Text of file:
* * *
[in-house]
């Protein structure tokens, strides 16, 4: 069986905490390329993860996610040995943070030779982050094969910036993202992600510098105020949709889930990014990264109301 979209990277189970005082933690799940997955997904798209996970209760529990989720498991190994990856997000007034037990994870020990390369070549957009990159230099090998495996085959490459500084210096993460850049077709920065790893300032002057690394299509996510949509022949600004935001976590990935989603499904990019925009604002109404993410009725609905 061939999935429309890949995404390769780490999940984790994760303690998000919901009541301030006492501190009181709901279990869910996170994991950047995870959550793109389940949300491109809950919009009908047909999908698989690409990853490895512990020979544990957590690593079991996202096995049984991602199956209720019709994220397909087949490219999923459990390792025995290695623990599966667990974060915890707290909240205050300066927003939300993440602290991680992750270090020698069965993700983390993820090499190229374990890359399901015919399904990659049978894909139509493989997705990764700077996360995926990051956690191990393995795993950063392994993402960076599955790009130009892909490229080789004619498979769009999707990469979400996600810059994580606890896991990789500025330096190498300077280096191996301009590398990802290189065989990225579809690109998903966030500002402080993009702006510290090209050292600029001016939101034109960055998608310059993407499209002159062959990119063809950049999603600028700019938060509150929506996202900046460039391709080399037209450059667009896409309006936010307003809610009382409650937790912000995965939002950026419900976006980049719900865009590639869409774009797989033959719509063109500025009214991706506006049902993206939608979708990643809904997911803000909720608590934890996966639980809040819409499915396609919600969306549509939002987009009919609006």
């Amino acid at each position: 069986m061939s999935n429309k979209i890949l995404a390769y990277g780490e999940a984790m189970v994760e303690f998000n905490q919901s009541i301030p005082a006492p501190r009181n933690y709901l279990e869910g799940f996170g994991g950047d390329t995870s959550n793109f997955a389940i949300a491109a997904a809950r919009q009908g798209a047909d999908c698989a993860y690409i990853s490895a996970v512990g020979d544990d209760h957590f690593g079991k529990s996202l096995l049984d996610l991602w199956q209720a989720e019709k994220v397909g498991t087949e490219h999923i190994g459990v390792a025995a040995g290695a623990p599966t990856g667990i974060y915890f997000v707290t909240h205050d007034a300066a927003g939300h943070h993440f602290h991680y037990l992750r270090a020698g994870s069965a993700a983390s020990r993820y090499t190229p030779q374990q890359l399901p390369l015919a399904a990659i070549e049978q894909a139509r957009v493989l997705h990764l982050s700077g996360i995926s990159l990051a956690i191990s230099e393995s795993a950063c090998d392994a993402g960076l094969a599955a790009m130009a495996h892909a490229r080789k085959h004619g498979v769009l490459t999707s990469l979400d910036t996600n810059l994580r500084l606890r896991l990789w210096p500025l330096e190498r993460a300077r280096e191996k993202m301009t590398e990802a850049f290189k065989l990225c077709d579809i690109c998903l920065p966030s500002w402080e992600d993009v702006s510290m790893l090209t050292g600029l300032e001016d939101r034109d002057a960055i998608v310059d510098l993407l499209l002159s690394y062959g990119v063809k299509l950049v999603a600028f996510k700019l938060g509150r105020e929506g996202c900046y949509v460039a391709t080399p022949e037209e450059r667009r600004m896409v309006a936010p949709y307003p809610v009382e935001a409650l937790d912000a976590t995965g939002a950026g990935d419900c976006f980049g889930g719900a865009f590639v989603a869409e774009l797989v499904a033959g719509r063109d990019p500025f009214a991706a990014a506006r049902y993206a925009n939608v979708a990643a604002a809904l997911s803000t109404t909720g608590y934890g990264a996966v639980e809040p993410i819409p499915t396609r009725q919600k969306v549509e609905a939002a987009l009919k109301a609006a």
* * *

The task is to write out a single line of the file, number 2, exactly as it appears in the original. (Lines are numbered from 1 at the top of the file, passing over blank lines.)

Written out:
């Protein structure tokens, strides 16, 4: 069986905490390329993860996610040995943070030779982050094969910036993202992600510098105020949709889930990014990264109301 979209990277189970005082933690799940997955997904798209996970209760529990989720498991190994990856997000007034037990994870020990390369070549957009990159230099090998495996085959490459500084210096993460850049077709920065790893300032002057690394299509996510949509022949600004935001976590990935989603499904990019925009604002109404993410009725609905 061939999935429309890949995404390769780490999940984790994760303690998000919901009541301030006492501190009181709901279990869910996170994991950047995870959550793109389940949300491109809950919009009908047909999908698989690409990853490895512990020979544990957590690593079991996202096995049984991602199956209720019709994220397909087949490219999923459990390792025995290695623990599966667990974060915890707290909240205050300066927003939300993440602290991680992750270090020698069965993700983390993820090499190229374990890359399901015919399904990659049978894909139509493989997705990764700077996360995926990051956690191990393995795993950063392994993402960076599955790009130009892909490229080789004619498979769009999707990469979400996600810059994580606890896991990789500025330096190498300077280096191996301009590398990802290189065989990225579809690109998903966030500002402080993009702006510290090209050292600029001016939101034109960055998608310059993407499209002159062959990119063809950049999603600028700019938060509150929506996202900046460039391709080399037209450059667009896409309006936010307003809610009382409650937790912000995965939002950026419900976006980049719900865009590639869409774009797989033959719509063109500025009214991706506006049902993206939608979708990643809904997911803000909720608590934890996966639980809040819409499915396609919600969306549509939002987009009919609006």